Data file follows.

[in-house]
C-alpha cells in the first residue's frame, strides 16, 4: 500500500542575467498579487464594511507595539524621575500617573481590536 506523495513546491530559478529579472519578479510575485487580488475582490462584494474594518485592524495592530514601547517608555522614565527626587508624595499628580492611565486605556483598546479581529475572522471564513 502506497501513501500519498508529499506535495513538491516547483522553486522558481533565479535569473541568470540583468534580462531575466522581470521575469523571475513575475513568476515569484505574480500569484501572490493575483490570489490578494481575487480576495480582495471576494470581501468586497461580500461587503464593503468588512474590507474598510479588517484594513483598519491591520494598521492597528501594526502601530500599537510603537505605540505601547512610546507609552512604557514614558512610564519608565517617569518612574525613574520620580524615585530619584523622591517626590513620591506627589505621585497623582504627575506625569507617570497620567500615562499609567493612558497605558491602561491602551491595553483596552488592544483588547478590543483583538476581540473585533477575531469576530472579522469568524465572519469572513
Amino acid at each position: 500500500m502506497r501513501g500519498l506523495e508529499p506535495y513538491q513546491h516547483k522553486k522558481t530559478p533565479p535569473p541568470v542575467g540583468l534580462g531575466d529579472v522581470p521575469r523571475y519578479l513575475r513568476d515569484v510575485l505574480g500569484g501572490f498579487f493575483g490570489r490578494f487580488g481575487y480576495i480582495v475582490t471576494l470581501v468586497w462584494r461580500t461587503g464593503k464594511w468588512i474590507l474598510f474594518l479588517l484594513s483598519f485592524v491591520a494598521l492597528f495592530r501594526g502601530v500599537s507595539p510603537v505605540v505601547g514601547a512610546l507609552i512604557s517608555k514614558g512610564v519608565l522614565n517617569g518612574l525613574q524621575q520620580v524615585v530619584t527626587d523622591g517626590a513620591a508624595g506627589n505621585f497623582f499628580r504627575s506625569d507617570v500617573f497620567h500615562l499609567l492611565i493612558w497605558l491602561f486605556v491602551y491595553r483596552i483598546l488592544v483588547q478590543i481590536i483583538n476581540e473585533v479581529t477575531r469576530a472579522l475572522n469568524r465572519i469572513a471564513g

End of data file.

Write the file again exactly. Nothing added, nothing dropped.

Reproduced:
[in-house]
C-alpha cells in the first residue's frame, strides 16, 4: 500500500542575467498579487464594511507595539524621575500617573481590536 506523495513546491530559478529579472519578479510575485487580488475582490462584494474594518485592524495592530514601547517608555522614565527626587508624595499628580492611565486605556483598546479581529475572522471564513 502506497501513501500519498508529499506535495513538491516547483522553486522558481533565479535569473541568470540583468534580462531575466522581470521575469523571475513575475513568476515569484505574480500569484501572490493575483490570489490578494481575487480576495480582495471576494470581501468586497461580500461587503464593503468588512474590507474598510479588517484594513483598519491591520494598521492597528501594526502601530500599537510603537505605540505601547512610546507609552512604557514614558512610564519608565517617569518612574525613574520620580524615585530619584523622591517626590513620591506627589505621585497623582504627575506625569507617570497620567500615562499609567493612558497605558491602561491602551491595553483596552488592544483588547478590543483583538476581540473585533477575531469576530472579522469568524465572519469572513
Amino acid at each position: 500500500m502506497r501513501g500519498l506523495e508529499p506535495y513538491q513546491h516547483k522553486k522558481t530559478p533565479p535569473p541568470v542575467g540583468l534580462g531575466d529579472v522581470p521575469r523571475y519578479l513575475r513568476d515569484v510575485l505574480g500569484g501572490f498579487f493575483g490570489r490578494f487580488g481575487y480576495i480582495v475582490t471576494l470581501v468586497w462584494r461580500t461587503g464593503k464594511w468588512i474590507l474598510f474594518l479588517l484594513s483598519f485592524v491591520a494598521l492597528f495592530r501594526g502601530v500599537s507595539p510603537v505605540v505601547g514601547a512610546l507609552i512604557s517608555k514614558g512610564v519608565l522614565n517617569g518612574l525613574q524621575q520620580v524615585v530619584t527626587d523622591g517626590a513620591a508624595g506627589n505621585f497623582f499628580r504627575s506625569d507617570v500617573f497620567h500615562l499609567l492611565i493612558w497605558l491602561f486605556v491602551y491595553r483596552i483598546l488592544v483588547q478590543i481590536i483583538n476581540e473585533v479581529t477575531r469576530a472579522l475572522n469568524r465572519i469572513a471564513g